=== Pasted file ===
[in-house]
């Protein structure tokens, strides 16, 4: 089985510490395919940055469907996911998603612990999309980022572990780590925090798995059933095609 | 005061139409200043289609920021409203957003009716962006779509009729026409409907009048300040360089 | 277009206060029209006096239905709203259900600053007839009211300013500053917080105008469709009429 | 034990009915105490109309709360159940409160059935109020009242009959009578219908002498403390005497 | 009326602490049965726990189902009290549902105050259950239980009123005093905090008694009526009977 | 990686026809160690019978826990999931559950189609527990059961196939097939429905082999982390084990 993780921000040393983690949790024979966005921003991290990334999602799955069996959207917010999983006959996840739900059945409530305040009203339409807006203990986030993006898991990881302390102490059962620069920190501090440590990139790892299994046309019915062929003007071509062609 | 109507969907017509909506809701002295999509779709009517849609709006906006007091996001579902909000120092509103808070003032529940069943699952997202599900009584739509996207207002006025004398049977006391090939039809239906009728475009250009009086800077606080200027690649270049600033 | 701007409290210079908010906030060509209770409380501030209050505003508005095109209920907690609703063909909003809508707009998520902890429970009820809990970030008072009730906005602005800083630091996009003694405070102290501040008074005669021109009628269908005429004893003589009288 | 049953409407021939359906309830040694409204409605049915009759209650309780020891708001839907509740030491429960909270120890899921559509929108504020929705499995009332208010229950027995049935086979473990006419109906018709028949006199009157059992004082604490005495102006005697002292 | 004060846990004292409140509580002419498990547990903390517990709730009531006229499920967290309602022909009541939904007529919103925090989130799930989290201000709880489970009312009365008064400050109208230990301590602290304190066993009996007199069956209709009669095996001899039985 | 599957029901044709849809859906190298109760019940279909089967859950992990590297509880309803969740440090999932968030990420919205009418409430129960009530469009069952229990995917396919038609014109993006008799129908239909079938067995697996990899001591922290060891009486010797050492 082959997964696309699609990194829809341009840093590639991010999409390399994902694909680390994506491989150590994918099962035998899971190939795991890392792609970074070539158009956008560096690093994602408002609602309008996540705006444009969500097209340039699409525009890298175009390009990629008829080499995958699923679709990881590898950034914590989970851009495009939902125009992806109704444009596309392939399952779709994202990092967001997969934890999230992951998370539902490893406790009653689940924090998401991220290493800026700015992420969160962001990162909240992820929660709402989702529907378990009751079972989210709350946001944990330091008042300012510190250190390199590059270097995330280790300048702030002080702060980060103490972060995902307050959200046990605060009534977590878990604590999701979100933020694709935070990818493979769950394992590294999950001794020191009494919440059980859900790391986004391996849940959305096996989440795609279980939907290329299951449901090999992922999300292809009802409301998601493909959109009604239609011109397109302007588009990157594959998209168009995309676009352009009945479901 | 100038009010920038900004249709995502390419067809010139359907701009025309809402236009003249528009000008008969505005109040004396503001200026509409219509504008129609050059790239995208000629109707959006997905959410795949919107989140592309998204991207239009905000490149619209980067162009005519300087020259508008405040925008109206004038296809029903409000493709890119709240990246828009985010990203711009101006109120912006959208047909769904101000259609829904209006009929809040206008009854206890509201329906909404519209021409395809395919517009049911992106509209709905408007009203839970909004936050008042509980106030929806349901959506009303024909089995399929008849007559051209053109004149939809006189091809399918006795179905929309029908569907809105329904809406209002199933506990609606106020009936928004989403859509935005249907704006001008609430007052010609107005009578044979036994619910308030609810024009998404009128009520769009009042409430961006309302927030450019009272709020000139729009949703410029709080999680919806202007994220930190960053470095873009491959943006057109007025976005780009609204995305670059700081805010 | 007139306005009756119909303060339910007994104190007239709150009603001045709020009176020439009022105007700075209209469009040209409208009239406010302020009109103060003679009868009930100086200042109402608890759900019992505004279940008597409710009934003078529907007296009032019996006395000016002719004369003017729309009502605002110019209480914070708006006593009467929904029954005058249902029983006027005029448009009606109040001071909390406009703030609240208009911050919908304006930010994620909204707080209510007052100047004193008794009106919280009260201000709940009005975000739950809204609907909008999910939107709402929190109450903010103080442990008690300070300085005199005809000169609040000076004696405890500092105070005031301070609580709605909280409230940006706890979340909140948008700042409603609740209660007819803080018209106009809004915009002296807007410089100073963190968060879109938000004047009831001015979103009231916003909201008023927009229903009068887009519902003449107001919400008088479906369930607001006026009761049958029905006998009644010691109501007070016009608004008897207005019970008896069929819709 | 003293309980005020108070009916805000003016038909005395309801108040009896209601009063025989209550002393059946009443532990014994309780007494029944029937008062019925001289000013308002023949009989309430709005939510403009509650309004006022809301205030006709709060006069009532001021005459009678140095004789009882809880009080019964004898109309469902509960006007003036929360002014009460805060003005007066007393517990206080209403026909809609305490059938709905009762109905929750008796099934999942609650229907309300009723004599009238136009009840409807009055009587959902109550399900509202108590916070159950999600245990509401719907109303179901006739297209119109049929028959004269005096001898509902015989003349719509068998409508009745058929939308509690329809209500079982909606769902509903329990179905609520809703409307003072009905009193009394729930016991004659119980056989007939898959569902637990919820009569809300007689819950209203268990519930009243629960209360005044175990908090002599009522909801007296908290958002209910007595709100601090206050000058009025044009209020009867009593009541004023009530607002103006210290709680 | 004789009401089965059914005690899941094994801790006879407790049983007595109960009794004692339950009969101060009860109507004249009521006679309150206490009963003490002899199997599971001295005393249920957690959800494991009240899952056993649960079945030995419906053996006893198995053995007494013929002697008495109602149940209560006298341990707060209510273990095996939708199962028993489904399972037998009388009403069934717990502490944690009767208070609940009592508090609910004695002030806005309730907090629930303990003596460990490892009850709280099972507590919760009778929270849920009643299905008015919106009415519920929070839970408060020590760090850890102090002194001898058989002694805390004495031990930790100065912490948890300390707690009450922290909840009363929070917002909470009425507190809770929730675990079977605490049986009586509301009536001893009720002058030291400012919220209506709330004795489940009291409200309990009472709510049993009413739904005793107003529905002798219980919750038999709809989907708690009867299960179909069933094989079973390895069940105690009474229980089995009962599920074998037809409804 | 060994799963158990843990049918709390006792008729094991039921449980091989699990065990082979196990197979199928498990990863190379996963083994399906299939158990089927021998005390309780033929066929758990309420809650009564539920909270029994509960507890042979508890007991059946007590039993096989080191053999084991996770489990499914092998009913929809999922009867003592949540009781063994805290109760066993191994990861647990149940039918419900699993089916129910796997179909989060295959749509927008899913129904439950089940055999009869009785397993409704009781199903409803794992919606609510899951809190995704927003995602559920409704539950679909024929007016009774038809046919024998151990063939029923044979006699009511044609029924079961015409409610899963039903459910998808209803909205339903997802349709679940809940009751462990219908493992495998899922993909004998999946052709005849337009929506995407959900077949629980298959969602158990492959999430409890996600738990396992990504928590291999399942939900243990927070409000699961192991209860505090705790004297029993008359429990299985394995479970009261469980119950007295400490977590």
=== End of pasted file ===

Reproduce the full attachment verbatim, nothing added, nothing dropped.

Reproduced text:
[in-house]
């Protein structure tokens, strides 16, 4: 089985510490395919940055469907996911998603612990999309980022572990780590925090798995059933095609 | 005061139409200043289609920021409203957003009716962006779509009729026409409907009048300040360089 | 277009206060029209006096239905709203259900600053007839009211300013500053917080105008469709009429 | 034990009915105490109309709360159940409160059935109020009242009959009578219908002498403390005497 | 009326602490049965726990189902009290549902105050259950239980009123005093905090008694009526009977 | 990686026809160690019978826990999931559950189609527990059961196939097939429905082999982390084990 993780921000040393983690949790024979966005921003991290990334999602799955069996959207917010999983006959996840739900059945409530305040009203339409807006203990986030993006898991990881302390102490059962620069920190501090440590990139790892299994046309019915062929003007071509062609 | 109507969907017509909506809701002295999509779709009517849609709006906006007091996001579902909000120092509103808070003032529940069943699952997202599900009584739509996207207002006025004398049977006391090939039809239906009728475009250009009086800077606080200027690649270049600033 | 701007409290210079908010906030060509209770409380501030209050505003508005095109209920907690609703063909909003809508707009998520902890429970009820809990970030008072009730906005602005800083630091996009003694405070102290501040008074005669021109009628269908005429004893003589009288 | 049953409407021939359906309830040694409204409605049915009759209650309780020891708001839907509740030491429960909270120890899921559509929108504020929705499995009332208010229950027995049935086979473990006419109906018709028949006199009157059992004082604490005495102006005697002292 | 004060846990004292409140509580002419498990547990903390517990709730009531006229499920967290309602022909009541939904007529919103925090989130799930989290201000709880489970009312009365008064400050109208230990301590602290304190066993009996007199069956209709009669095996001899039985 | 599957029901044709849809859906190298109760019940279909089967859950992990590297509880309803969740440090999932968030990420919205009418409430129960009530469009069952229990995917396919038609014109993006008799129908239909079938067995697996990899001591922290060891009486010797050492 082959997964696309699609990194829809341009840093590639991010999409390399994902694909680390994506491989150590994918099962035998899971190939795991890392792609970074070539158009956008560096690093994602408002609602309008996540705006444009969500097209340039699409525009890298175009390009990629008829080499995958699923679709990881590898950034914590989970851009495009939902125009992806109704444009596309392939399952779709994202990092967001997969934890999230992951998370539902490893406790009653689940924090998401991220290493800026700015992420969160962001990162909240992820929660709402989702529907378990009751079972989210709350946001944990330091008042300012510190250190390199590059270097995330280790300048702030002080702060980060103490972060995902307050959200046990605060009534977590878990604590999701979100933020694709935070990818493979769950394992590294999950001794020191009494919440059980859900790391986004391996849940959305096996989440795609279980939907290329299951449901090999992922999300292809009802409301998601493909959109009604239609011109397109302007588009990157594959998209168009995309676009352009009945479901 | 100038009010920038900004249709995502390419067809010139359907701009025309809402236009003249528009000008008969505005109040004396503001200026509409219509504008129609050059790239995208000629109707959006997905959410795949919107989140592309998204991207239009905000490149619209980067162009005519300087020259508008405040925008109206004038296809029903409000493709890119709240990246828009985010990203711009101006109120912006959208047909769904101000259609829904209006009929809040206008009854206890509201329906909404519209021409395809395919517009049911992106509209709905408007009203839970909004936050008042509980106030929806349901959506009303024909089995399929008849007559051209053109004149939809006189091809399918006795179905929309029908569907809105329904809406209002199933506990609606106020009936928004989403859509935005249907704006001008609430007052010609107005009578044979036994619910308030609810024009998404009128009520769009009042409430961006309302927030450019009272709020000139729009949703410029709080999680919806202007994220930190960053470095873009491959943006057109007025976005780009609204995305670059700081805010 | 007139306005009756119909303060339910007994104190007239709150009603001045709020009176020439009022105007700075209209469009040209409208009239406010302020009109103060003679009868009930100086200042109402608890759900019992505004279940008597409710009934003078529907007296009032019996006395000016002719004369003017729309009502605002110019209480914070708006006593009467929904029954005058249902029983006027005029448009009606109040001071909390406009703030609240208009911050919908304006930010994620909204707080209510007052100047004193008794009106919280009260201000709940009005975000739950809204609907909008999910939107709402929190109450903010103080442990008690300070300085005199005809000169609040000076004696405890500092105070005031301070609580709605909280409230940006706890979340909140948008700042409603609740209660007819803080018209106009809004915009002296807007410089100073963190968060879109938000004047009831001015979103009231916003909201008023927009229903009068887009519902003449107001919400008088479906369930607001006026009761049958029905006998009644010691109501007070016009608004008897207005019970008896069929819709 | 003293309980005020108070009916805000003016038909005395309801108040009896209601009063025989209550002393059946009443532990014994309780007494029944029937008062019925001289000013308002023949009989309430709005939510403009509650309004006022809301205030006709709060006069009532001021005459009678140095004789009882809880009080019964004898109309469902509960006007003036929360002014009460805060003005007066007393517990206080209403026909809609305490059938709905009762109905929750008796099934999942609650229907309300009723004599009238136009009840409807009055009587959902109550399900509202108590916070159950999600245990509401719907109303179901006739297209119109049929028959004269005096001898509902015989003349719509068998409508009745058929939308509690329809209500079982909606769902509903329990179905609520809703409307003072009905009193009394729930016991004659119980056989007939898959569902637990919820009569809300007689819950209203268990519930009243629960209360005044175990908090002599009522909801007296908290958002209910007595709100601090206050000058009025044009209020009867009593009541004023009530607002103006210290709680 | 004789009401089965059914005690899941094994801790006879407790049983007595109960009794004692339950009969101060009860109507004249009521006679309150206490009963003490002899199997599971001295005393249920957690959800494991009240899952056993649960079945030995419906053996006893198995053995007494013929002697008495109602149940209560006298341990707060209510273990095996939708199962028993489904399972037998009388009403069934717990502490944690009767208070609940009592508090609910004695002030806005309730907090629930303990003596460990490892009850709280099972507590919760009778929270849920009643299905008015919106009415519920929070839970408060020590760090850890102090002194001898058989002694805390004495031990930790100065912490948890300390707690009450922290909840009363929070917002909470009425507190809770929730675990079977605490049986009586509301009536001893009720002058030291400012919220209506709330004795489940009291409200309990009472709510049993009413739904005793107003529905002798219980919750038999709809989907708690009867299960179909069933094989079973390895069940105690009474229980089995009962599920074998037809409804 | 060994799963158990843990049918709390006792008729094991039921449980091989699990065990082979196990197979199928498990990863190379996963083994399906299939158990089927021998005390309780033929066929758990309420809650009564539920909270029994509960507890042979508890007991059946007590039993096989080191053999084991996770489990499914092998009913929809999922009867003592949540009781063994805290109760066993191994990861647990149940039918419900699993089916129910796997179909989060295959749509927008899913129904439950089940055999009869009785397993409704009781199903409803794992919606609510899951809190995704927003995602559920409704539950679909024929007016009774038809046919024998151990063939029923044979006699009511044609029924079961015409409610899963039903459910998808209803909205339903997802349709679940809940009751462990219908493992495998899922993909004998999946052709005849337009929506995407959900077949629980298959969602158990492959999430409890996600738990396992990504928590291999399942939900243990927070409000699961192991209860505090705790004297029993008359429990299985394995479970009261469980119950007295400490977590």